The Scott Act.
Inspector O’Brien Opens fire on St. Andrews.
He Gains Two Easy Victories but is Repulsed by Pop in Two Other Battles
Among the guests who have been gathered around the board of the International Hotel, the past week or two, has been a tall man, with iron gray hair and side whiskers, keen, yet pleasant blue eyes, and shaggy eyebrows, whose age might safely be placed anywhere between fifty and sixty years. More than usual interest has been taken in this stranger’s advent, from the fact that he is none other than Mr. Edward O’Brien, the Scott Act Inspector for the County.
Although the general public were not expecting a visit from Inspector O’Brien, there were some people who appeared to know of his coming, and who were closeted with him soon after his arrival. It was not long before rumors of contemplated prosecutions were on the wing, and it became an absolute impossibility to obtain anything stronger to quench their thirst than plain pop or ginger beer.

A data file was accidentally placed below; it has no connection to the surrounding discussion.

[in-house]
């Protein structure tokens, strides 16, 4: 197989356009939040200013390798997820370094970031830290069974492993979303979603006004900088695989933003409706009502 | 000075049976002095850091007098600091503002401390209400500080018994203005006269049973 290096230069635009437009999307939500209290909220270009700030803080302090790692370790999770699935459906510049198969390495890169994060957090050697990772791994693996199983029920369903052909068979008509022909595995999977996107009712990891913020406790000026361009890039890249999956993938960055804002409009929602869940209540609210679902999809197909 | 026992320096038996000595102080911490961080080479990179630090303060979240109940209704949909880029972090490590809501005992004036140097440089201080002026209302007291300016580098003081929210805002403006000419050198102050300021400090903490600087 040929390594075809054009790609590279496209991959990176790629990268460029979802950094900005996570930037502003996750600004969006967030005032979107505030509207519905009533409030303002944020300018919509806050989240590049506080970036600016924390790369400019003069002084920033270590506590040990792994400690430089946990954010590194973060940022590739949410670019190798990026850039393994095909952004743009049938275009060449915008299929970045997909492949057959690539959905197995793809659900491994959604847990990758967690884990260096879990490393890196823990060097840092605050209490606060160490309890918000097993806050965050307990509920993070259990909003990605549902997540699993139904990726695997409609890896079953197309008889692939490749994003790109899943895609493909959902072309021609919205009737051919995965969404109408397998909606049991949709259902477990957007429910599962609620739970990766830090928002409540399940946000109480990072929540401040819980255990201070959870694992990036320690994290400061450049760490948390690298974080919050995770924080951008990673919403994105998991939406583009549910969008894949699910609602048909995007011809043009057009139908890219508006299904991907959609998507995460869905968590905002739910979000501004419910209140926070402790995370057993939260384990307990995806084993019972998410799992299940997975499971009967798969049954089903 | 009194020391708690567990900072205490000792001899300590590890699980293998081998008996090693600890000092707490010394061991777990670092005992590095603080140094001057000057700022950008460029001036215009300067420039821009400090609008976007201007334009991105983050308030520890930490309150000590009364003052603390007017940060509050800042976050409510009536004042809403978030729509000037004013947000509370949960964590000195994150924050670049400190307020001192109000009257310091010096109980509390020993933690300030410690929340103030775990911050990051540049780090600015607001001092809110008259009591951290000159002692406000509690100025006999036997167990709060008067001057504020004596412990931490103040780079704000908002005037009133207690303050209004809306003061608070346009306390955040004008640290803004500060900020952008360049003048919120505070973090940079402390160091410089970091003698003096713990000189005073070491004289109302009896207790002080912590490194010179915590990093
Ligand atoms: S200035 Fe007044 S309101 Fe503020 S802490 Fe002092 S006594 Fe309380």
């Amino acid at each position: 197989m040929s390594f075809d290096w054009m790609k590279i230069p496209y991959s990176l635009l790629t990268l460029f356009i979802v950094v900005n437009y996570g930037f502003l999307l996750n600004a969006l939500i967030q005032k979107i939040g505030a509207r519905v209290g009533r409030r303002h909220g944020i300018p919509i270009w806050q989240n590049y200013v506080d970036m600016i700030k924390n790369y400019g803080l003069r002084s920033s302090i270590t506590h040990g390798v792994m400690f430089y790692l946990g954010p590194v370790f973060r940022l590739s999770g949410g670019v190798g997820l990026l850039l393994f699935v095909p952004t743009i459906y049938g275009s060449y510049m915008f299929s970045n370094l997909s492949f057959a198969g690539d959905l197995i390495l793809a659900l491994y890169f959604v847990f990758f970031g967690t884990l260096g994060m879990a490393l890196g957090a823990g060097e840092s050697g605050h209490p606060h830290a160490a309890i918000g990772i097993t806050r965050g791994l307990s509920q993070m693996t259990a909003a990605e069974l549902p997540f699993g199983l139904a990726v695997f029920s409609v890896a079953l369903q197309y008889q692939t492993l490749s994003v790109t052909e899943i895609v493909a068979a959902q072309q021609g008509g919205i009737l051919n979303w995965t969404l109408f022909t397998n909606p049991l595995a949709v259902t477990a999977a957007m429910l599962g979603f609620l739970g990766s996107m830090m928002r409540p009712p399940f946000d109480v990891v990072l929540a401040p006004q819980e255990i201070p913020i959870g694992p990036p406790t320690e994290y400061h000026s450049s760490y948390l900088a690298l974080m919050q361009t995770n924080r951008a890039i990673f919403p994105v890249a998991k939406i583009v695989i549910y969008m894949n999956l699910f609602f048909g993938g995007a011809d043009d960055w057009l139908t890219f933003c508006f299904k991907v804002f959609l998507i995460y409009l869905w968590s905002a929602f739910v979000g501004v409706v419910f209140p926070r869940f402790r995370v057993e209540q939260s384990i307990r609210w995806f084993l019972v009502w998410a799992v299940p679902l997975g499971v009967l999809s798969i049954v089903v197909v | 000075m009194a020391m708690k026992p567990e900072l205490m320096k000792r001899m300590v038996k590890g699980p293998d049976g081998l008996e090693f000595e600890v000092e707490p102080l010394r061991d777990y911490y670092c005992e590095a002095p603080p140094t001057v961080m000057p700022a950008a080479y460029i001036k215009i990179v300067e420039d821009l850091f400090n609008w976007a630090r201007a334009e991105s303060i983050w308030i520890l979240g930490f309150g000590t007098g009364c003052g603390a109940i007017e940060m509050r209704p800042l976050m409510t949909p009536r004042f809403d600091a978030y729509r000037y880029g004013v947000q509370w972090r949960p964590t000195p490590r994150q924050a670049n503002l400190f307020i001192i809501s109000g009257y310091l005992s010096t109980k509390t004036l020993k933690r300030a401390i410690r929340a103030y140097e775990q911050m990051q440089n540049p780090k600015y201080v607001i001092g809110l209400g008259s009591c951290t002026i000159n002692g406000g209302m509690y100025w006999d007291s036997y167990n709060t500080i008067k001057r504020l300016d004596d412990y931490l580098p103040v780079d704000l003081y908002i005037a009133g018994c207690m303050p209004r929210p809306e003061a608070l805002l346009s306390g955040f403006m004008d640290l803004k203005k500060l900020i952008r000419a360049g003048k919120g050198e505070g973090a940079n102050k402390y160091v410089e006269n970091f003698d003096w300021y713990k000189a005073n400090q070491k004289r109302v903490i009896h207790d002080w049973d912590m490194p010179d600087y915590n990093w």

Not until Friday was any positive move taken b the Inspector. Then two informations were laid, and summonses were issued for the afternoon of the following day. Mrs. Ann Hatch’s case was the only one tried on Saturday by Justice Hatheway. Mr. Grimmer, the County clerk, appeared in the inspector’s behalf, Mrs. Hatch being undefended. She pleaded not guilty, and intimated to the court that “since the sneaks were going to run the town it was about time to put a fence around it and turn it into a goose pasture.” Mr. Thomas Storr was the first witness. He did not know of Mrs. Hatch selling liquor for a period of twenty years. His business as truckman frequently called him to her store, and quite often he drank pop and ginger beer there. He never got any whiskey, or brandy, or gin there, and as for lager beer, well, his opinion of that beverage was not very high. Mrs. Hatch had a bar, with bottles on the shelves, but what they contained he did not know. As the other witness, Mr. Fearby, was not on hand, the further hearing of the case was adjourned until 8 o’clock. Mr. Fearby’s evidence was no stronger against the defendant than that of the previous witness. He had been in the habit of visiting Mrs. Hatch’s shop, but for six or more months past he had obtained nothing stronger than pop stuff or sarsaparilla. She had refused to sell him liquor, and he heard her refuse it to others. No intoxicating liquor was mixed with the pop or sarsaparilla he drank. He could have detected it if he had been there. At the close of this witness’s testimony, Mr. Grimmer applied for a further adjournment until Monday afternoon, so that other witnesses could be summoned, but the justice would not grant it and dismissed the complaint.